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Reflections on the season, 2014

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default Reflections on the season, 2014

Post by Chilli-head on 11th September 2014, 8:22 pm

It is a bit early perhaps, but I feel that autumn is in the air, and I dug the maincrop potatoes yesterday. But mostly I'm prompted by Ploshkin's question about how my tomatoes did with their scant watering.

First off, I should say it was an odd season for me; a family holiday to Florida at Easter, right in the middle of planting season, meant a lot of things didin't quite happen as normal.

Tomatoes went in a bit early, so they would be in their final positions before we went away. And initially at least, the weather played ball and I got the earliest start to cropping I've ever had. Then nighttime temperatures dropped, and two trusses on each plant set hardly any fruit. Terrible overall yield.

Peppers and chillies followed a similar pattern, little fruit. The long pointed peppers - especially Lipstick from the seed swap, gave a good result. Mulato did well too.

So what did well ? Need I say courgettes Verde d'Italia, and the greenhouse cucumbers. Pumpkins did well, but not many butternuts. Don't understand that.

Fruit of most kinds did well. Plenty of apples, which I should have thinned more. Quite a few strawberries and raspberries. Also a few grapes, which the birds enjoyed before I got to Crying or Very sad

Final thing to note - I have really good results from potatoes and carrots. Normally they are both badly hit by slugs, but this year I had very few damaged tubers. I am convinced now that Nemaslug, from BASF (they recently bought Becker Underwood) does indeed work as advertised - two applications seem to have really helped. It did take three sowings of carrots to get them established though - the first two mysteriously disappeared. So I went overboard with the number I sowed the third time - now I will be eating carrot soup for some time to come !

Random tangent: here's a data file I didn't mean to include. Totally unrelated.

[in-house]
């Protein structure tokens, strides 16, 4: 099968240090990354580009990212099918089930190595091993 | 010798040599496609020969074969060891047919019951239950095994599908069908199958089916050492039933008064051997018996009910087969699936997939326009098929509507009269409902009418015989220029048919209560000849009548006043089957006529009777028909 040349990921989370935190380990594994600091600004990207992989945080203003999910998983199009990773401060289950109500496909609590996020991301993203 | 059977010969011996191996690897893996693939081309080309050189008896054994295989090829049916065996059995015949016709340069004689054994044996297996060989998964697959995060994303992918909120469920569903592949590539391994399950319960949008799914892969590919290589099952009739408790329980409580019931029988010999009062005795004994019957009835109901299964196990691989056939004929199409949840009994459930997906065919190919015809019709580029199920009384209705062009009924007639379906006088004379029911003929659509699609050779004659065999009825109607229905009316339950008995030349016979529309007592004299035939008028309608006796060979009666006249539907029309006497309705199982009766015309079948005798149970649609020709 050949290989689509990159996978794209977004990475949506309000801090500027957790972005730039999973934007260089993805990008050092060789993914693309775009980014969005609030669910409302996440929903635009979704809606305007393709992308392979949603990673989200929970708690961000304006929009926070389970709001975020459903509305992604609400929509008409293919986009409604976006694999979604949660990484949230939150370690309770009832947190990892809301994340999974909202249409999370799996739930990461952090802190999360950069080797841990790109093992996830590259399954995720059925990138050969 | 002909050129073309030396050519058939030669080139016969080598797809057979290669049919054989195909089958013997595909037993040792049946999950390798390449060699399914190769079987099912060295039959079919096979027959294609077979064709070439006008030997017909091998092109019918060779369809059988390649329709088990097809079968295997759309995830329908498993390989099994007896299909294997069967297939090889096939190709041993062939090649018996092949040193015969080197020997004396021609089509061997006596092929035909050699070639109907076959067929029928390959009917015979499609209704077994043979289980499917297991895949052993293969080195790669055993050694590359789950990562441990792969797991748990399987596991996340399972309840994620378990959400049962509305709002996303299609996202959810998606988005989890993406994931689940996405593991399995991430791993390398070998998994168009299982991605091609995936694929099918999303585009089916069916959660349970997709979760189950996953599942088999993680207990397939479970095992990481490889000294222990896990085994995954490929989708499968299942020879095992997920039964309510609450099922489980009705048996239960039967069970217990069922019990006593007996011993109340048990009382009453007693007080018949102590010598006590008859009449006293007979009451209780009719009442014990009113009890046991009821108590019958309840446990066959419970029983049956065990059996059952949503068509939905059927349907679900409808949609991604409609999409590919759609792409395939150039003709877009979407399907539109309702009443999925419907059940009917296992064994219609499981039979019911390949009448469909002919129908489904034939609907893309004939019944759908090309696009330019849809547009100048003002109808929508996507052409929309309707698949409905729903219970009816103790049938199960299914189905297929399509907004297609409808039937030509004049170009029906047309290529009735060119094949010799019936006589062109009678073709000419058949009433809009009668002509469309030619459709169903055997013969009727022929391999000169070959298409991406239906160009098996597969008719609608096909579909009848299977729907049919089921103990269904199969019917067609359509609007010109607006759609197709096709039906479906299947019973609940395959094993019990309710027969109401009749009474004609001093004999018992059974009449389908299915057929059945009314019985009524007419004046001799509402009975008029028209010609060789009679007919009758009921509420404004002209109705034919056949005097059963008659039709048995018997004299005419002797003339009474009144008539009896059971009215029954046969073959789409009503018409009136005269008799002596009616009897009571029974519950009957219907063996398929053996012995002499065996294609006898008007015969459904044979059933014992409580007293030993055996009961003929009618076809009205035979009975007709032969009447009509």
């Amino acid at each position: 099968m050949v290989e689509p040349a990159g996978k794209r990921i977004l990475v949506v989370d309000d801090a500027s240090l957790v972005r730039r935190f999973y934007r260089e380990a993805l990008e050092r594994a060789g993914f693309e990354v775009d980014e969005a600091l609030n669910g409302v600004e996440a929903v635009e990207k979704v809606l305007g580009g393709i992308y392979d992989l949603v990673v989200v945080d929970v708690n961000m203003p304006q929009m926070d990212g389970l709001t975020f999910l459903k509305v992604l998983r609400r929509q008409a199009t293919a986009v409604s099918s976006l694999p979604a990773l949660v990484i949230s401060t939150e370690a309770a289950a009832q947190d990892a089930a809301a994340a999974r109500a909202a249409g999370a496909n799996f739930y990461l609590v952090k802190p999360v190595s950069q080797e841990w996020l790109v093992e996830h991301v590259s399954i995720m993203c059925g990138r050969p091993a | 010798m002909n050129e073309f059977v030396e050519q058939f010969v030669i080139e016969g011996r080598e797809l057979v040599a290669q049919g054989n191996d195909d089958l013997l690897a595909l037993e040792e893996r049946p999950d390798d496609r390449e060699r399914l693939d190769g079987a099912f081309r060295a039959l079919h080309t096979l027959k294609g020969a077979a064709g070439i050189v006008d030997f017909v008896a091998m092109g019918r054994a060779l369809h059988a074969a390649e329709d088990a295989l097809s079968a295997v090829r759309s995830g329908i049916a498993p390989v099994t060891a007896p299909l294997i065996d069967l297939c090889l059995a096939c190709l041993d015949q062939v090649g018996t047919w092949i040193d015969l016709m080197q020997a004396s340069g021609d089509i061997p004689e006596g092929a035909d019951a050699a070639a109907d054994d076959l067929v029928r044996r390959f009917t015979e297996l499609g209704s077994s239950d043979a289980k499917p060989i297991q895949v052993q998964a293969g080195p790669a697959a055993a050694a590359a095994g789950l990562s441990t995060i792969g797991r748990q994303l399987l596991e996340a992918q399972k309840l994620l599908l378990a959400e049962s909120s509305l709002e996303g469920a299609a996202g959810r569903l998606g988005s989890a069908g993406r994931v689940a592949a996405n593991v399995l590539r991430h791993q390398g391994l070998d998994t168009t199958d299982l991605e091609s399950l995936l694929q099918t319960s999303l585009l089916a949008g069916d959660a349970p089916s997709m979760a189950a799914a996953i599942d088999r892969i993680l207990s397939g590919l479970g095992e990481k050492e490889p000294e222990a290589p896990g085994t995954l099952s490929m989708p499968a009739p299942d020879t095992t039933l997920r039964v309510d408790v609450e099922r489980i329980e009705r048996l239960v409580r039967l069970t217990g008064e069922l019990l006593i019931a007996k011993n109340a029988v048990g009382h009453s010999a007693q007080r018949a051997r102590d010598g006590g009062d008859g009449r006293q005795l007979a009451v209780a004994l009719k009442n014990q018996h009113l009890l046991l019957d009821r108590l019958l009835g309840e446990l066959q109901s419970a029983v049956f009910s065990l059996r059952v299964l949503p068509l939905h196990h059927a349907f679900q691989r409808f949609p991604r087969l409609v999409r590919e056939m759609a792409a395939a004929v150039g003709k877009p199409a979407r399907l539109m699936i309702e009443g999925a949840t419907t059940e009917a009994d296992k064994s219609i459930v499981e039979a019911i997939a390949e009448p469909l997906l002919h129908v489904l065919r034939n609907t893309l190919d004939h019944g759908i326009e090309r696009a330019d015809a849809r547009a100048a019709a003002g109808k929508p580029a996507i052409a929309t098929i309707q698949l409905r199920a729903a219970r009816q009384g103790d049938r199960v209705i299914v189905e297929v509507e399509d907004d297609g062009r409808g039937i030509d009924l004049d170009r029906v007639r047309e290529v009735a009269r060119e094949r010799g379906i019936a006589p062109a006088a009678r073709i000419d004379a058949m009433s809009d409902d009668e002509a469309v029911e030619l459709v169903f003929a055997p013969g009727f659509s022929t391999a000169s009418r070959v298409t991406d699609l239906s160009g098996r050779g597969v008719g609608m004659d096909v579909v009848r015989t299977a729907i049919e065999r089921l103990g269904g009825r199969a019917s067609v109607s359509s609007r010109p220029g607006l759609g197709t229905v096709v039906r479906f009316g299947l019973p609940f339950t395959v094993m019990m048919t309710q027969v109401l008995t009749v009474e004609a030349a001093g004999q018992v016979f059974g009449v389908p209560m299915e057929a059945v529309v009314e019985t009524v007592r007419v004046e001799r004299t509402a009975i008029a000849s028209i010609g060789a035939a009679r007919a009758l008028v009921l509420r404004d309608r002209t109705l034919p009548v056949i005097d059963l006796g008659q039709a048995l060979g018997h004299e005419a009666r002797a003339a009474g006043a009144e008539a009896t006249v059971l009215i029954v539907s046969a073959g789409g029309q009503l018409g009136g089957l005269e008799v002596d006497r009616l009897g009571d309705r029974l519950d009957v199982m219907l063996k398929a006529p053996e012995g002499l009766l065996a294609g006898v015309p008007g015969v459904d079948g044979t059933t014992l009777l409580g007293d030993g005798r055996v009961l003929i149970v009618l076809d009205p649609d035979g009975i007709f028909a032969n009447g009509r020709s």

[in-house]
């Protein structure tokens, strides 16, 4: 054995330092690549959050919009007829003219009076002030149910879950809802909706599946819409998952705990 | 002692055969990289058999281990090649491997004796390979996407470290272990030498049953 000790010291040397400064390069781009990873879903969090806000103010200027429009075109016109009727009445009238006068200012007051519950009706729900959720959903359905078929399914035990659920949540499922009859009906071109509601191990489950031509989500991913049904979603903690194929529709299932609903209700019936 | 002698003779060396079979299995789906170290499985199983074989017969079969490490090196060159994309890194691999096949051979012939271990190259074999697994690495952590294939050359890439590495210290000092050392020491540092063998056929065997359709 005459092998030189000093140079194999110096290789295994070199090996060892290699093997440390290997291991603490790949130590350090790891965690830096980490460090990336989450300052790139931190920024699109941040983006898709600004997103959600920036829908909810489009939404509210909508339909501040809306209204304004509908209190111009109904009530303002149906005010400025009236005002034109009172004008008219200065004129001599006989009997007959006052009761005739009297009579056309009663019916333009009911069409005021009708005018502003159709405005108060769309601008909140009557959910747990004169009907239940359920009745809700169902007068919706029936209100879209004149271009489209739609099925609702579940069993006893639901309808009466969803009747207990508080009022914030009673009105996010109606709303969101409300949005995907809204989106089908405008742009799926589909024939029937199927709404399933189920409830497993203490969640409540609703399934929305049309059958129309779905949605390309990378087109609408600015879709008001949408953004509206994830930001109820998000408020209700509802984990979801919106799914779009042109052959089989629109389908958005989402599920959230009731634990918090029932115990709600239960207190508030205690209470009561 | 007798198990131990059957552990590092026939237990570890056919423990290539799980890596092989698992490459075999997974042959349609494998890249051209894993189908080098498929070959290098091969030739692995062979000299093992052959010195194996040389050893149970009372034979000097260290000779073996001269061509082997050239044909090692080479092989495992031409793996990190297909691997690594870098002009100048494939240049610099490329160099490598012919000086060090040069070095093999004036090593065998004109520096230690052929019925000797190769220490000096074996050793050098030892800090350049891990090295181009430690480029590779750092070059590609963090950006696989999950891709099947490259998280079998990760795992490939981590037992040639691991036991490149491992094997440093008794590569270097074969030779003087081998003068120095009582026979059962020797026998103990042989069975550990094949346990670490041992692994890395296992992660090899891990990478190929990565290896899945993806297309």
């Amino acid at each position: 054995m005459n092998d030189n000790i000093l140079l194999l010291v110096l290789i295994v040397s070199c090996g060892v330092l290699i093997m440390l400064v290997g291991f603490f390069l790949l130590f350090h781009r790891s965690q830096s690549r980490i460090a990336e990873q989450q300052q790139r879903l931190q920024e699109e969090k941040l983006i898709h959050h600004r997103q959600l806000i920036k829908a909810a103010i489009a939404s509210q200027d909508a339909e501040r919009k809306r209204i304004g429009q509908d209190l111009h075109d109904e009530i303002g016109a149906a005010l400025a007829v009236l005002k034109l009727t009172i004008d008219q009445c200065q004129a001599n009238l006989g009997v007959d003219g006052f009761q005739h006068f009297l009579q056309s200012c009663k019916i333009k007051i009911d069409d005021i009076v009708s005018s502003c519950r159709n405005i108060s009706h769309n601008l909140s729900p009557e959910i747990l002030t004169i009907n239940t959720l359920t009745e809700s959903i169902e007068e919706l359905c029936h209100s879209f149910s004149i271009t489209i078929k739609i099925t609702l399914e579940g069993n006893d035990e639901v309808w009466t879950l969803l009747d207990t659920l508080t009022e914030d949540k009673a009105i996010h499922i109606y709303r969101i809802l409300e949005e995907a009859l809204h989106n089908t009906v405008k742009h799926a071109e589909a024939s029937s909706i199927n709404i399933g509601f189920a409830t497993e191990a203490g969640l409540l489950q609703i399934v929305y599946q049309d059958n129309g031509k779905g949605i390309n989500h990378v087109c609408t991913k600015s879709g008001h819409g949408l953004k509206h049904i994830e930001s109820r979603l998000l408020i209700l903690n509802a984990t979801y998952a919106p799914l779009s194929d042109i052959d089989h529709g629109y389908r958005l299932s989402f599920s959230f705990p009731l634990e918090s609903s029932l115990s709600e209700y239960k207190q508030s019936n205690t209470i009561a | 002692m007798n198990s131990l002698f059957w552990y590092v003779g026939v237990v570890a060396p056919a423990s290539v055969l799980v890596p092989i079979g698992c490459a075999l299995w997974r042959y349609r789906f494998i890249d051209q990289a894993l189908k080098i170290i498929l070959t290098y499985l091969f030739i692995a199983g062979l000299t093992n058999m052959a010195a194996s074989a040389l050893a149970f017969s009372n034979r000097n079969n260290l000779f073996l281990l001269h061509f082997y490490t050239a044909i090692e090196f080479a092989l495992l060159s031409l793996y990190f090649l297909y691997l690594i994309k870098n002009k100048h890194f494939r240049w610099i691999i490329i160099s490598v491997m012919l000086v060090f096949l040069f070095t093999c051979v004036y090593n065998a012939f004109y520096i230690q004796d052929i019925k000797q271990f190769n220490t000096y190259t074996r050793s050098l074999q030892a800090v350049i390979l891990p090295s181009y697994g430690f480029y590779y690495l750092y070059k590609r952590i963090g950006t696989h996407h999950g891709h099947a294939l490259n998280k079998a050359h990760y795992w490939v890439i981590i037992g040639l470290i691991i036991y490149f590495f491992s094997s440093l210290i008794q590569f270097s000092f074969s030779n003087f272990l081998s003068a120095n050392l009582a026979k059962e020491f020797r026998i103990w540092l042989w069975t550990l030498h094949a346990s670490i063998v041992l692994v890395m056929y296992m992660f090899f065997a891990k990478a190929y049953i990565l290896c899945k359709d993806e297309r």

So what did well and not so well for you ?
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default Re: Reflections on the season, 2014

Post by Dandelion on 12th September 2014, 12:08 pm

Later brassicas had a lot of trouble from cabbage white, despite being covered with enviromesh. (The cauliflowers were very tall, and I think the mesh must have got pulled off the ground thus leaving a gap for the little blighters to get in.) French climbing beans were good, but my runners (Painted lady) are only just producing the beginnings of a reasonable crop at the moment. Hopefully we'll have a couple of frost-free weeks, and we should be eating the beans.
I had the same problem as most other people who grew outdoor tomatoes this year - probably because of the colder August the tomatoes just wouldn't go red. I'm ripening them in the kitchen by the bowl of bananas, and that's fine, but Amish salad are a bit on the woolly side, and the Italian pear shaped tomatoes (?) just won't ripen wherever I put them! I don't ever seem to have much success with any tomato with 'Amish' in its name - it's probably just not plain enough in our garden!!

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The richer we have become materially, the poorer we have become morally and spiritually. We have learned to fly in the air like birds and swim in the sea like fish, but we have not learned the simple art of living together as brothers and sisters.